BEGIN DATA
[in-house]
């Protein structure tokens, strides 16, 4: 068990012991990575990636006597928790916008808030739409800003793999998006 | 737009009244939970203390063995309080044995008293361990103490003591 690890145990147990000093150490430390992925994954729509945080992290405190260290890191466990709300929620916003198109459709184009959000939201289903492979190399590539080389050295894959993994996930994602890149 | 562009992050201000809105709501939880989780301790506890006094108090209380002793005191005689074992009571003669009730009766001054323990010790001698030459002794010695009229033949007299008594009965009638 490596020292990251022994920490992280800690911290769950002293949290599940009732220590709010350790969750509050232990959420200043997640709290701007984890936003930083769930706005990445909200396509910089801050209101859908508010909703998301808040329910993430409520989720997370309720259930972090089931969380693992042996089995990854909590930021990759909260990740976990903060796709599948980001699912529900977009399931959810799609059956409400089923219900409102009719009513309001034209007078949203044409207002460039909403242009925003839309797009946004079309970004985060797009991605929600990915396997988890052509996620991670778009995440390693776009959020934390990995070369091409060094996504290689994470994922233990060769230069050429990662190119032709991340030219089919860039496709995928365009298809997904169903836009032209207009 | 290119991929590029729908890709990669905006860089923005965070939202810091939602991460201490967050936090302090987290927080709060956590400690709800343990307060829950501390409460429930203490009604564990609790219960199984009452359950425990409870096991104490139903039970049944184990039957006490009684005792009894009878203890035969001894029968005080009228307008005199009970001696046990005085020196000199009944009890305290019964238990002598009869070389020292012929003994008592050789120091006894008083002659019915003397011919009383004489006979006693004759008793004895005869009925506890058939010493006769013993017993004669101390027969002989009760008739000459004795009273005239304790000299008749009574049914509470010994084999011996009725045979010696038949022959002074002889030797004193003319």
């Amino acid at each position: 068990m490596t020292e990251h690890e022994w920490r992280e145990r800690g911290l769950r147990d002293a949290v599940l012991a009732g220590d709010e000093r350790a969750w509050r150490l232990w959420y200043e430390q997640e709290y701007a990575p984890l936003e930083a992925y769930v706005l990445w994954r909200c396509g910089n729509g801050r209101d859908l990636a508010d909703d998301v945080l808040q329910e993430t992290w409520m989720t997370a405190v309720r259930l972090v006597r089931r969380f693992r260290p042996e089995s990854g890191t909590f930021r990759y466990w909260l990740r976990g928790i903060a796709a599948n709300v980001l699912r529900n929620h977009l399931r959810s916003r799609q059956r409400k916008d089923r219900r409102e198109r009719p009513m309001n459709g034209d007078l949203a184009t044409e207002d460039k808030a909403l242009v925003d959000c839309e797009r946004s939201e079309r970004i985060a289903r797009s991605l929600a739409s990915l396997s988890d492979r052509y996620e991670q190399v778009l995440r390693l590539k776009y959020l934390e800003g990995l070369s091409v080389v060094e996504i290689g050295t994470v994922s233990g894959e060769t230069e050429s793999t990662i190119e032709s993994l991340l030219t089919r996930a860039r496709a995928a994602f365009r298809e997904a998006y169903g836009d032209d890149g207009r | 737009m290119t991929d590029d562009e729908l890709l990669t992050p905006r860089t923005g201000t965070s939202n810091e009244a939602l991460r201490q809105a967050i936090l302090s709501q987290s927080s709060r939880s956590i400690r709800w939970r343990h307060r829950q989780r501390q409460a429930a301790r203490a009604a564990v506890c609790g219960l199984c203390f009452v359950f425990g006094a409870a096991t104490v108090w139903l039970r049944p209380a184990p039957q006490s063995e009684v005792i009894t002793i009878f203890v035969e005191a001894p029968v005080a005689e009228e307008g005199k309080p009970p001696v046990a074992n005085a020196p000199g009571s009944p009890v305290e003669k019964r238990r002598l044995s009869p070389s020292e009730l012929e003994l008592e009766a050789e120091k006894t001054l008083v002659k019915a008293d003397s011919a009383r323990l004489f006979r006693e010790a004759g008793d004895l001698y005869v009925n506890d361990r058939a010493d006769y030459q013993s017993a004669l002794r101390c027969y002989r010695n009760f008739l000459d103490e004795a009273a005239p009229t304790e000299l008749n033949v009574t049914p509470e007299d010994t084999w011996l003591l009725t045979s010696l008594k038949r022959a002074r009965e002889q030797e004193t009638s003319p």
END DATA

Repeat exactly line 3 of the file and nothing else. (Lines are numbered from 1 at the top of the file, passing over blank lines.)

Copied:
């Amino acid at each position: 068990m490596t020292e990251h690890e022994w920490r992280e145990r800690g911290l769950r147990d002293a949290v599940l012991a009732g220590d709010e000093r350790a969750w509050r150490l232990w959420y200043e430390q997640e709290y701007a990575p984890l936003e930083a992925y769930v706005l990445w994954r909200c396509g910089n729509g801050r209101d859908l990636a508010d909703d998301v945080l808040q329910e993430t992290w409520m989720t997370a405190v309720r259930l972090v006597r089931r969380f693992r260290p042996e089995s990854g890191t909590f930021r990759y466990w909260l990740r976990g928790i903060a796709a599948n709300v980001l699912r529900n929620h977009l399931r959810s916003r799609q059956r409400k916008d089923r219900r409102e198109r009719p009513m309001n459709g034209d007078l949203a184009t044409e207002d460039k808030a909403l242009v925003d959000c839309e797009r946004s939201e079309r970004i985060a289903r797009s991605l929600a739409s990915l396997s988890d492979r052509y996620e991670q190399v778009l995440r390693l590539k776009y959020l934390e800003g990995l070369s091409v080389v060094e996504i290689g050295t994470v994922s233990g894959e060769t230069e050429s793999t990662i190119e032709s993994l991340l030219t089919r996930a860039r496709a995928a994602f365009r298809e997904a998006y169903g836009d032209d890149g207009r | 737009m290119t991929d590029d562009e729908l890709l990669t992050p905006r860089t923005g201000t965070s939202n810091e009244a939602l991460r201490q809105a967050i936090l302090s709501q987290s927080s709060r939880s956590i400690r709800w939970r343990h307060r829950q989780r501390q409460a429930a301790r203490a009604a564990v506890c609790g219960l199984c203390f009452v359950f425990g006094a409870a096991t104490v108090w139903l039970r049944p209380a184990p039957q006490s063995e009684v005792i009894t002793i009878f203890v035969e005191a001894p029968v005080a005689e009228e307008g005199k309080p009970p001696v046990a074992n005085a020196p000199g009571s009944p009890v305290e003669k019964r238990r002598l044995s009869p070389s020292e009730l012929e003994l008592e009766a050789e120091k006894t001054l008083v002659k019915a008293d003397s011919a009383r323990l004489f006979r006693e010790a004759g008793d004895l001698y005869v009925n506890d361990r058939a010493d006769y030459q013993s017993a004669l002794r101390c027969y002989r010695n009760f008739l000459d103490e004795a009273a005239p009229t304790e000299l008749n033949v009574t049914p509470e007299d010994t084999w011996l003591l009725t045979s010696l008594k038949r022959a002074r009965e002889q030797e004193t009638s003319p």